The German Classics of the Nineteenth and Twentieth Centuries, Volume 01 eBook

This eBook from the Gutenberg Project consists of approximately 477 pages of information about The German Classics of the Nineteenth and Twentieth Centuries, Volume 01.

In chief, of incident enough prepare! 
A show they want, they come to gape and stare. 
Spin for their eyes abundant occupation,
So that the multitude may wondering gaze,
You by sheer bulk have won your reputation,
The man you are all love to praise. 
By mass alone can you subdue the masses,
Each then selects in time what suits his bent. 
Bring much, you something bring for various classes,
And from the house goes every one content. 
You give a piece, abroad in pieces send it! 
’Tis a ragout—­success must needs attend it;
’Tis easy to serve up, as easy to invent. 
A finish’d whole what boots it to present! 
Full soon the public will in pieces rend it.


How mean such handicraft as this you cannot feel! 
How it revolts the genuine artist’s mind! 
The sorry trash in which these coxcombs deal,
Is here approved on principle, I find.


Such a reproof disturbs me not a whit! 
Who on efficient work is bent,
Must choose the fittest instrument. 
Consider! ’tis soft wood you have to split;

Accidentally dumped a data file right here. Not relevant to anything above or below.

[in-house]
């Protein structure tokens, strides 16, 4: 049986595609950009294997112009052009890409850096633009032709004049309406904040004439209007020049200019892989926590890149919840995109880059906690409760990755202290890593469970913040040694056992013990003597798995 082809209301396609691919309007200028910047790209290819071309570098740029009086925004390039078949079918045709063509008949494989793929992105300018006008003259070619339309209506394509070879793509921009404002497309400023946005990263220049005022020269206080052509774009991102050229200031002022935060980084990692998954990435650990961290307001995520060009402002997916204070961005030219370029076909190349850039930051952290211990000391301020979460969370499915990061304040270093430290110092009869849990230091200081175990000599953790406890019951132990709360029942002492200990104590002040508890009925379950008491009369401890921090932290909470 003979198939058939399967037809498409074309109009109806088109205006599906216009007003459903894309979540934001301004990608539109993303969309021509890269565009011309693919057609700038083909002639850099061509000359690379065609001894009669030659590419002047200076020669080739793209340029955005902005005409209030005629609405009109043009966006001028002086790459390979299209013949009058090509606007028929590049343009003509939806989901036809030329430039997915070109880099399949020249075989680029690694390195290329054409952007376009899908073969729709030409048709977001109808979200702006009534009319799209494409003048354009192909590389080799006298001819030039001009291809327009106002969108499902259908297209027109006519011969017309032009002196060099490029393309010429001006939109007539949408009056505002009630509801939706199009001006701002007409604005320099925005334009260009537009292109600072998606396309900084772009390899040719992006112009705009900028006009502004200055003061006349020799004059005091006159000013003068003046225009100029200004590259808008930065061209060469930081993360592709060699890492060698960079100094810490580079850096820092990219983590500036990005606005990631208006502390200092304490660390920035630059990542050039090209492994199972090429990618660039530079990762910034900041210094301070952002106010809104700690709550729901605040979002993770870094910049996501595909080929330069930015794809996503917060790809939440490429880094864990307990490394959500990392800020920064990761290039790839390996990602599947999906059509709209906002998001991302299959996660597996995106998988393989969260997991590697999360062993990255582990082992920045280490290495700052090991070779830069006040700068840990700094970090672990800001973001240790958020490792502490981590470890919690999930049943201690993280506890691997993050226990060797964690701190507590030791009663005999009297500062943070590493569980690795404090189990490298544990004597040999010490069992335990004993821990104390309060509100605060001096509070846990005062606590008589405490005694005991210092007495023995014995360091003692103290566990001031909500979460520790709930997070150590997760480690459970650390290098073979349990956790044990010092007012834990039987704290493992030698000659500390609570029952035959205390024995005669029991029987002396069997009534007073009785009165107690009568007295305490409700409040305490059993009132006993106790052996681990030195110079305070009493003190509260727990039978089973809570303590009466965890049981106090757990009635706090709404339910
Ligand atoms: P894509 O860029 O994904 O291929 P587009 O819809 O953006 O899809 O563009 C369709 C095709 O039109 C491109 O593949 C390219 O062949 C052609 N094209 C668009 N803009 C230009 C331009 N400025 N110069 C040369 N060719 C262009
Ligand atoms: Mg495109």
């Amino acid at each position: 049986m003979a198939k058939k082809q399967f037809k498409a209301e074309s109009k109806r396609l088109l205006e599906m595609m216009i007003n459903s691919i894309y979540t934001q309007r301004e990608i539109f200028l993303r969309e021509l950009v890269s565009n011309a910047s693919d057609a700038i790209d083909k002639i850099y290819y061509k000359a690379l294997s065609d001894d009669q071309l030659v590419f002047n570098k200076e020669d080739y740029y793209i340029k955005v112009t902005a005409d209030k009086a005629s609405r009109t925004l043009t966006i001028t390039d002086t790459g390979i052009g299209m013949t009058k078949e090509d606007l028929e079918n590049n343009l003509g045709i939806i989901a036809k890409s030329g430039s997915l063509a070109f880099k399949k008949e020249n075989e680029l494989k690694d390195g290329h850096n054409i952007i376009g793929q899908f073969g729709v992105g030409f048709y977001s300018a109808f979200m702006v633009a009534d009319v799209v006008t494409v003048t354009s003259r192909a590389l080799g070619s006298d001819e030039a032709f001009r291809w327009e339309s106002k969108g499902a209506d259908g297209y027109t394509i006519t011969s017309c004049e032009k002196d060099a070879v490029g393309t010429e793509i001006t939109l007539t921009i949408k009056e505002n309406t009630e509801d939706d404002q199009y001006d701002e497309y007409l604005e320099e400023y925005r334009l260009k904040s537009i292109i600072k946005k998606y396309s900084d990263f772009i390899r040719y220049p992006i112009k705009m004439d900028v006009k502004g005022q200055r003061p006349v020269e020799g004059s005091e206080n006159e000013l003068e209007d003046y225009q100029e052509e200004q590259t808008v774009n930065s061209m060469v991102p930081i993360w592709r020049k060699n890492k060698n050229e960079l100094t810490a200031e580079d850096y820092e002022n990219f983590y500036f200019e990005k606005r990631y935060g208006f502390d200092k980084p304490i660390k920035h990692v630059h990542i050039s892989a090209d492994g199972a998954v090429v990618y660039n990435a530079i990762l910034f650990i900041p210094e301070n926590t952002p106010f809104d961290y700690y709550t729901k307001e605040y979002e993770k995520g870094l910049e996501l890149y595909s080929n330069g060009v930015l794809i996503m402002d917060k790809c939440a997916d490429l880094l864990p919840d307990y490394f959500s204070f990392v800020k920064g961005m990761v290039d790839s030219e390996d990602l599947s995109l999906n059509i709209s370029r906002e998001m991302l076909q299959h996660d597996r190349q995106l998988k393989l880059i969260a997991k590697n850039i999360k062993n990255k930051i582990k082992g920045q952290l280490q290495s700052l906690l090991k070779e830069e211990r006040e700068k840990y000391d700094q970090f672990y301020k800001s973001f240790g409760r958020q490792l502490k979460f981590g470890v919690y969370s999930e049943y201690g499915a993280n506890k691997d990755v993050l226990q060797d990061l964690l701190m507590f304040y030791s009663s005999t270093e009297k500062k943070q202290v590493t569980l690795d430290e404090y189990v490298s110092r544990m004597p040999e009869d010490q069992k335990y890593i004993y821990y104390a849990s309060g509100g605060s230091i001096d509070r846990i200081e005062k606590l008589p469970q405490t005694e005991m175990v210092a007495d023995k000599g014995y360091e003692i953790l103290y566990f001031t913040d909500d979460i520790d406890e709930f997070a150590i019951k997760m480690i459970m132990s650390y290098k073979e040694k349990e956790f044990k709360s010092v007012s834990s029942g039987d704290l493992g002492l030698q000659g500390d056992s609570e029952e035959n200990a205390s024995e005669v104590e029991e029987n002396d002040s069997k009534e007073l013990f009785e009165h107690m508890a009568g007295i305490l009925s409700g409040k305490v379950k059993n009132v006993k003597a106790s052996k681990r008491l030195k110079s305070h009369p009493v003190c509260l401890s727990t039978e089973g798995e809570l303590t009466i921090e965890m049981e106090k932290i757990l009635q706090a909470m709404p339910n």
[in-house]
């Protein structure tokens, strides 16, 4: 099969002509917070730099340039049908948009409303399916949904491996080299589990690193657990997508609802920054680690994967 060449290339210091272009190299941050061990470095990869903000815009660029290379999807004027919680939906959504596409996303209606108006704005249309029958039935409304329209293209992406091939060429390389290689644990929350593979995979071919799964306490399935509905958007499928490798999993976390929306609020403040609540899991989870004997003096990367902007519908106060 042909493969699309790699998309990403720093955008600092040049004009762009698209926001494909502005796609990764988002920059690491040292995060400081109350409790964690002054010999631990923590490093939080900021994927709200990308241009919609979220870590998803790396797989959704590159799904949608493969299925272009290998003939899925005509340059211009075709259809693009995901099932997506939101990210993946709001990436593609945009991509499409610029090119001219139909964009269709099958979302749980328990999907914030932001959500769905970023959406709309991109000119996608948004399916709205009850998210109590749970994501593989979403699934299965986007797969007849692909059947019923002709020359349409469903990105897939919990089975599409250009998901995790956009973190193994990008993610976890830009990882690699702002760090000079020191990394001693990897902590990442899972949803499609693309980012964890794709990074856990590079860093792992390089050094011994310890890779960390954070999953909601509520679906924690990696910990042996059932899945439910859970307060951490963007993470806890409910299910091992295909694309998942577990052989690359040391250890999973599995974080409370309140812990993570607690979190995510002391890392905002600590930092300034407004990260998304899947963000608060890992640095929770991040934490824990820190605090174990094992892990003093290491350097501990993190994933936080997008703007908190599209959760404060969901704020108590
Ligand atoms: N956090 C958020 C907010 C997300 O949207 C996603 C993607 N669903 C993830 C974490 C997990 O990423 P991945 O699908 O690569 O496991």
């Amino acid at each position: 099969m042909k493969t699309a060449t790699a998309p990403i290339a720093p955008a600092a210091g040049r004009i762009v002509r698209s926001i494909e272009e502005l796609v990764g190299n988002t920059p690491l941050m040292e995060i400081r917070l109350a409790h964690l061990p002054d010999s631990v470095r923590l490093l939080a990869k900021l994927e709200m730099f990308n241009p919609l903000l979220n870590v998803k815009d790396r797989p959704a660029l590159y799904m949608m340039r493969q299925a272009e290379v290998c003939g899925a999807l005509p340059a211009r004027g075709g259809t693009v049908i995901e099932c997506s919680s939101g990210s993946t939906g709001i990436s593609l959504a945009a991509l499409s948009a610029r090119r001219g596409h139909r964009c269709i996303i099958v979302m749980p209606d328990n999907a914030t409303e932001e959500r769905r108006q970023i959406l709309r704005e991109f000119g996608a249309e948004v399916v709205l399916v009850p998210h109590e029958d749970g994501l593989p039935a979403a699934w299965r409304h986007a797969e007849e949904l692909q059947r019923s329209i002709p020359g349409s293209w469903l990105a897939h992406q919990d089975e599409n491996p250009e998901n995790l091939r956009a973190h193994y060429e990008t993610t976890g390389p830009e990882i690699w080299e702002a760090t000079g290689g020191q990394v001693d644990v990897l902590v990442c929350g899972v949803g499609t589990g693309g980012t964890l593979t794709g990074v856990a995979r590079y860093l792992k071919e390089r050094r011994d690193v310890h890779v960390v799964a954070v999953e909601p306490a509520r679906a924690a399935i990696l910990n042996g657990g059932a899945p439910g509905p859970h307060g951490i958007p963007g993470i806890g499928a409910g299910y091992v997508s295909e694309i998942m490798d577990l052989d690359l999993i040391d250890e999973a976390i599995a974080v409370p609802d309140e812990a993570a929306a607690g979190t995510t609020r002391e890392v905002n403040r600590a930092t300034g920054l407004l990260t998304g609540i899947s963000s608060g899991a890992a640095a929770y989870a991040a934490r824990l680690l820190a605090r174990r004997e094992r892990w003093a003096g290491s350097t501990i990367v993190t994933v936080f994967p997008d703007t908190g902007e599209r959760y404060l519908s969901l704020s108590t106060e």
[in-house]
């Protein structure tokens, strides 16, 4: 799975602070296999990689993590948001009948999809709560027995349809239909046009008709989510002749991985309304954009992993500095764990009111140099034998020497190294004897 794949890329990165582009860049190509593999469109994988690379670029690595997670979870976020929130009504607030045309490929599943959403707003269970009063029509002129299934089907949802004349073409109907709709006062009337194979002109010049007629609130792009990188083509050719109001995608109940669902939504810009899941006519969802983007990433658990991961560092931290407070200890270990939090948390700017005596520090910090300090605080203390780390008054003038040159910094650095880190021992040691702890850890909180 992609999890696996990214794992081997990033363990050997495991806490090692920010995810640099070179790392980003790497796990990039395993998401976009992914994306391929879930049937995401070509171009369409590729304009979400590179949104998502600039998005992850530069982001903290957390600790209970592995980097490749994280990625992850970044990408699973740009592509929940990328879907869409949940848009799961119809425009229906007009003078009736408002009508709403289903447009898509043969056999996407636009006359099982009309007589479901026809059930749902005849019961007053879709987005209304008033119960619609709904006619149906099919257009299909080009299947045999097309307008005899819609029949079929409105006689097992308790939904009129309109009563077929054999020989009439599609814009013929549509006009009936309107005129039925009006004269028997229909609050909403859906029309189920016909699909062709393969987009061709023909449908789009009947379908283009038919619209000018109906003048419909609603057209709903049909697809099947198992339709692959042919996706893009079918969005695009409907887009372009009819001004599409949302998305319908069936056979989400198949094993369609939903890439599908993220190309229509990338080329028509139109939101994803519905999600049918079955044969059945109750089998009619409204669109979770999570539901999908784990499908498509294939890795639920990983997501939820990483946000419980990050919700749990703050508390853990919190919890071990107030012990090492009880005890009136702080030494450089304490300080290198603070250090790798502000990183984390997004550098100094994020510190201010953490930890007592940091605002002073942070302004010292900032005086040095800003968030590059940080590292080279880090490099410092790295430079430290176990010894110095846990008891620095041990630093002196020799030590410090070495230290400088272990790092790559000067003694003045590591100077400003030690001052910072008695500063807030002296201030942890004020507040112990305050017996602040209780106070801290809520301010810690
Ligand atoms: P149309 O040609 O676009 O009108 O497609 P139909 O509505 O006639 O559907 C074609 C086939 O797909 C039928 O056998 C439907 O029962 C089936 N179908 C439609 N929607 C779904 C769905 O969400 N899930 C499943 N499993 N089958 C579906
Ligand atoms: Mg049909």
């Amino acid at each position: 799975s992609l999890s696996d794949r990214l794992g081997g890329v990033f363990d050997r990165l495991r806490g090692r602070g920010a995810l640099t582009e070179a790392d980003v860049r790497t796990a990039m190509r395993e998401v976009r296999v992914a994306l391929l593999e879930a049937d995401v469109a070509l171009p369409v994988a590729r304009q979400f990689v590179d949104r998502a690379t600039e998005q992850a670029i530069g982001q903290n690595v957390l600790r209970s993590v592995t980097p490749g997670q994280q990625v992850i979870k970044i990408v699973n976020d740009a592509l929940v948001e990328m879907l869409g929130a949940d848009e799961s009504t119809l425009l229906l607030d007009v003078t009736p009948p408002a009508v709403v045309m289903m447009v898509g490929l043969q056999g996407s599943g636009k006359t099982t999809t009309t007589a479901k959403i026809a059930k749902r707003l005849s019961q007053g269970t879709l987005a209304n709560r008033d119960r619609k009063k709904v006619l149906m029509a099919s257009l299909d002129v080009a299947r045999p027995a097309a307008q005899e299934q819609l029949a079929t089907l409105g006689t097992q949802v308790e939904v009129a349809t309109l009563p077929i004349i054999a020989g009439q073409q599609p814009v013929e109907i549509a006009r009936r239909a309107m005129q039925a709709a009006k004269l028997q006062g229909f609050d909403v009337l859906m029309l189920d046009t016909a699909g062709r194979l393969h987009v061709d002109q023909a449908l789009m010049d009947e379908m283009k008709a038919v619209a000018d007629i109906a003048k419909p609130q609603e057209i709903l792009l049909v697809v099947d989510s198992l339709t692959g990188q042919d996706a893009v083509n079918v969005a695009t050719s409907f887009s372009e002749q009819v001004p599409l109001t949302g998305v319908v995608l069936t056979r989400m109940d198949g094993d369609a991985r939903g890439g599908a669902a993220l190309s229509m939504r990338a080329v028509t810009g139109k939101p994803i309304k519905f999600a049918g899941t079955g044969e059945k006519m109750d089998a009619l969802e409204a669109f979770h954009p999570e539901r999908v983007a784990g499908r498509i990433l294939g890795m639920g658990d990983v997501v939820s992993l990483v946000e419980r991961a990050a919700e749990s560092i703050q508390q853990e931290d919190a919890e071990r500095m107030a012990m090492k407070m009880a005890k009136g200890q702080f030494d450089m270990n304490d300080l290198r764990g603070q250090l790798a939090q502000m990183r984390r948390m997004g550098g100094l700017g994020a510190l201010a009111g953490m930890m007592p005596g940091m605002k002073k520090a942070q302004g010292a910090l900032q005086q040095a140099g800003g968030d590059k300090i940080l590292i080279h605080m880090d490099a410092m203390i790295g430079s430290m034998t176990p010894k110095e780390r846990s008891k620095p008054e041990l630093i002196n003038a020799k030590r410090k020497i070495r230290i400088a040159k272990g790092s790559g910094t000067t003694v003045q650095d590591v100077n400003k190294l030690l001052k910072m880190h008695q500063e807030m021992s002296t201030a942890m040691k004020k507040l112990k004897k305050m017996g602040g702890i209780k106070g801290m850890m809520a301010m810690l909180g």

Think too for whom you write, I pray! 
One comes to while an hour away;
One from the festive board, a sated guest;
Others, more dreaded than the rest,
From journal-reading hurry to the play. 
As to a masquerade, with absent minds, they press,
Sheer curiosity their footsteps winging;
Ladies display their persons and their dress,
Actors unpaid their service bringing. 
What dreams beguile you on your poet’s height? 
What puts a full house in a merry mood? 
More closely view your patrons of the night! 
The half are cold, the half are rude. 
One, the play over, craves a game of cards;
Another a wild night in wanton joy would spend. 
Poor fools the muses’ fair regards
Why court for such a paltry end? 
I tell you, give them more, still more, ’tis all I ask,
Thus you will ne’er stray widely from the goal;
Your audience seek to mystify, cajole;—­
To satisfy them—­that’s a harder task. 
What ails thee? art enraptured or distressed?


Depart! elsewhere another servant choose. 
What! shall the bard his godlike power abuse? 
Man’s loftiest right, kind nature’s high bequest,
For your mean purpose basely sport away? 
Whence comes his mastery o’er the human breast,
Whence o’er the elements his sway,
But from the harmony that, gushing from his soul,
Draws back into his heart the wondrous whole? 
With careless hand when round her spindle, Nature
Winds the interminable thread of life;
When ’mid the clash of Being every creature
Mingles in harsh inextricable strife;
Who deals their course unvaried till it falleth,
In rhythmic flow to music’s measur’d tone? 

Project Gutenberg
The German Classics of the Nineteenth and Twentieth Centuries, Volume 01 from Project Gutenberg. Public domain.
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